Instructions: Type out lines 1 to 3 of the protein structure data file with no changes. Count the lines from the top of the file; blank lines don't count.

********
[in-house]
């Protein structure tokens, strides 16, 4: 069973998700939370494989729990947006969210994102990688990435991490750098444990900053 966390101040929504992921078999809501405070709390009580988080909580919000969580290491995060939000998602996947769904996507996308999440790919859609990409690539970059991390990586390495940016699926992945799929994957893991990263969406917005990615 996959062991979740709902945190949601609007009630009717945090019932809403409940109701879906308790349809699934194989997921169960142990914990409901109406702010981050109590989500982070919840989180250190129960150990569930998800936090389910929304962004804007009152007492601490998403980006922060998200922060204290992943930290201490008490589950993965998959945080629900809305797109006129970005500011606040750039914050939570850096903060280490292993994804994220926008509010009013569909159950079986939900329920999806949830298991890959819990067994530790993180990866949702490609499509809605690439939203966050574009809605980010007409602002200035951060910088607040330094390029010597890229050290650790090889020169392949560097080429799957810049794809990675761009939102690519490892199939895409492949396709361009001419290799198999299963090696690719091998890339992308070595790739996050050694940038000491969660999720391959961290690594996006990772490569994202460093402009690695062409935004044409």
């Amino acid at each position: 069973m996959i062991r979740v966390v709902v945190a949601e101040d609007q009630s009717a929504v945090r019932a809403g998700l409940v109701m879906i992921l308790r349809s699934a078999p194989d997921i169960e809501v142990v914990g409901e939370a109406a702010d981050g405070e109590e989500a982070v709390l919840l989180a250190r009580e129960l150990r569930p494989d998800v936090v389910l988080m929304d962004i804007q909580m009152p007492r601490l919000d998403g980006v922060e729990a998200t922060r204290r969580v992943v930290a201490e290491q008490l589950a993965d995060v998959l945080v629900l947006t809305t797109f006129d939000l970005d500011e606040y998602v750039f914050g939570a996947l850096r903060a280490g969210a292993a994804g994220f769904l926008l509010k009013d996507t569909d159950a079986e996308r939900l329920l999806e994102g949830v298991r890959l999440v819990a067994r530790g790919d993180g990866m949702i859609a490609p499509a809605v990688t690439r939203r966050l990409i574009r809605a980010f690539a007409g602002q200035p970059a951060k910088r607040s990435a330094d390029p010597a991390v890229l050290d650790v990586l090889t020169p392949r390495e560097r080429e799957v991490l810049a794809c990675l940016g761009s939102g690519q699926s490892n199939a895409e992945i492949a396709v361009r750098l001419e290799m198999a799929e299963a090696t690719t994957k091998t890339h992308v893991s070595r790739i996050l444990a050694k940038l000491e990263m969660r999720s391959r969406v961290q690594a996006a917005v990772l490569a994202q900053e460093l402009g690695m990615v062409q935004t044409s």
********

[in-house]
């Protein structure tokens, strides 16, 4: 069973998700939370494989729990947006969210994102990688990435991490750098444990900053 966390101040929504992921078999809501405070709390009580988080909580919000969580290491995060939000998602996947769904996507996308999440790919859609990409690539970059991390990586390495940016699926992945799929994957893991990263969406917005990615 996959062991979740709902945190949601609007009630009717945090019932809403409940109701879906308790349809699934194989997921169960142990914990409901109406702010981050109590989500982070919840989180250190129960150990569930998800936090389910929304962004804007009152007492601490998403980006922060998200922060204290992943930290201490008490589950993965998959945080629900809305797109006129970005500011606040750039914050939570850096903060280490292993994804994220926008509010009013569909159950079986939900329920999806949830298991890959819990067994530790993180990866949702490609499509809605690439939203966050574009809605980010007409602002200035951060910088607040330094390029010597890229050290650790090889020169392949560097080429799957810049794809990675761009939102690519490892199939895409492949396709361009001419290799198999299963090696690719091998890339992308070595790739996050050694940038000491969660999720391959961290690594996006990772490569994202460093402009690695062409935004044409």
């Amino acid at each position: 069973m996959i062991r979740v966390v709902v945190a949601e101040d609007q009630s009717a929504v945090r019932a809403g998700l409940v109701m879906i992921l308790r349809s699934a078999p194989d997921i169960e809501v142990v914990g409901e939370a109406a702010d981050g405070e109590e989500a982070v709390l919840l989180a250190r009580e129960l150990r569930p494989d998800v936090v389910l988080m929304d962004i804007q909580m009152p007492r601490l919000d998403g980006v922060e729990a998200t922060r204290r969580v992943v930290a201490e290491q008490l589950a993965d995060v998959l945080v629900l947006t809305t797109f006129d939000l970005d500011e606040y998602v750039f914050g939570a996947l850096r903060a280490g969210a292993a994804g994220f769904l926008l509010k009013d996507t569909d159950a079986e996308r939900l329920l999806e994102g949830v298991r890959l999440v819990a067994r530790g790919d993180g990866m949702i859609a490609p499509a809605v990688t690439r939203r966050l990409i574009r809605a980010f690539a007409g602002q200035p970059a951060k910088r607040s990435a330094d390029p010597a991390v890229l050290d650790v990586l090889t020169p392949r390495e560097r080429e799957v991490l810049a794809c990675l940016g761009s939102g690519q699926s490892n199939a895409e992945i492949a396709v361009r750098l001419e290799m198999a799929e299963a090696t690719t994957k091998t890339h992308v893991s070595r790739i996050l444990a050694k940038l000491e990263m969660r999720s391959r969406v961290q690594a996006a917005v990772l490569a994202q900053e460093l402009g690695m990615v062409q935004t044409s």